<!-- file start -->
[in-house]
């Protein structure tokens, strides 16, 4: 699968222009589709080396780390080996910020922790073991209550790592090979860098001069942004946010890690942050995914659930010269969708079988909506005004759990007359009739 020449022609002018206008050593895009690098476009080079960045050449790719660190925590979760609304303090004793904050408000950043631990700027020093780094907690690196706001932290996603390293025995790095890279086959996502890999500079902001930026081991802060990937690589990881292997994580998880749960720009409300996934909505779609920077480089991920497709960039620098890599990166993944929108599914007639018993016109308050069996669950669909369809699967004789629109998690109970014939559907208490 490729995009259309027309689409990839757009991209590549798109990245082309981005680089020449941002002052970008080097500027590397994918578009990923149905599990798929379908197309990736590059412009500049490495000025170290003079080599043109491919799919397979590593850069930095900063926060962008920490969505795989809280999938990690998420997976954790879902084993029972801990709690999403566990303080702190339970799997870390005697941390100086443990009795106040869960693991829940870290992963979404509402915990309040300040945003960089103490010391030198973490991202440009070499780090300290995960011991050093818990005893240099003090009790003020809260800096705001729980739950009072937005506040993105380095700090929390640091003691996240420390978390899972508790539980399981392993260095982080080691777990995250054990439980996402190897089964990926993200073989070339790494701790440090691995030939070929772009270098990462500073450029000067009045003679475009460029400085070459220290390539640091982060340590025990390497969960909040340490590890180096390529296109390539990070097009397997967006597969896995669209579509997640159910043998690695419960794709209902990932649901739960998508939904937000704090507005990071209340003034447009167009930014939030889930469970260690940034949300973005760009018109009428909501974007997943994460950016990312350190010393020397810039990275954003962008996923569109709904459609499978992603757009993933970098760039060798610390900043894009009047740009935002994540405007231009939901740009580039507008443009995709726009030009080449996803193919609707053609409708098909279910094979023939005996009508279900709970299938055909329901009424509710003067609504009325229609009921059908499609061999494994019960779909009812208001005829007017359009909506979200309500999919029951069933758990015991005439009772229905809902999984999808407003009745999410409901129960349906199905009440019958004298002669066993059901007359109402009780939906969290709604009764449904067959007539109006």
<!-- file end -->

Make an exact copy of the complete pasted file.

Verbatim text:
[in-house]
């Protein structure tokens, strides 16, 4: 699968222009589709080396780390080996910020922790073991209550790592090979860098001069942004946010890690942050995914659930010269969708079988909506005004759990007359009739 020449022609002018206008050593895009690098476009080079960045050449790719660190925590979760609304303090004793904050408000950043631990700027020093780094907690690196706001932290996603390293025995790095890279086959996502890999500079902001930026081991802060990937690589990881292997994580998880749960720009409300996934909505779609920077480089991920497709960039620098890599990166993944929108599914007639018993016109308050069996669950669909369809699967004789629109998690109970014939559907208490 490729995009259309027309689409990839757009991209590549798109990245082309981005680089020449941002002052970008080097500027590397994918578009990923149905599990798929379908197309990736590059412009500049490495000025170290003079080599043109491919799919397979590593850069930095900063926060962008920490969505795989809280999938990690998420997976954790879902084993029972801990709690999403566990303080702190339970799997870390005697941390100086443990009795106040869960693991829940870290992963979404509402915990309040300040945003960089103490010391030198973490991202440009070499780090300290995960011991050093818990005893240099003090009790003020809260800096705001729980739950009072937005506040993105380095700090929390640091003691996240420390978390899972508790539980399981392993260095982080080691777990995250054990439980996402190897089964990926993200073989070339790494701790440090691995030939070929772009270098990462500073450029000067009045003679475009460029400085070459220290390539640091982060340590025990390497969960909040340490590890180096390529296109390539990070097009397997967006597969896995669209579509997640159910043998690695419960794709209902990932649901739960998508939904937000704090507005990071209340003034447009167009930014939030889930469970260690940034949300973005760009018109009428909501974007997943994460950016990312350190010393020397810039990275954003962008996923569109709904459609499978992603757009993933970098760039060798610390900043894009009047740009935002994540405007231009939901740009580039507008443009995709726009030009080449996803193919609707053609409708098909279910094979023939005996009508279900709970299938055909329901009424509710003067609504009325229609009921059908499609061999494994019960779909009812208001005829007017359009909506979200309500999919029951069933758990015991005439009772229905809902999984999808407003009745999410409901129960349906199905009440019958004298002669066993059901007359109402009780939906969290709604009764449904067959007539109006």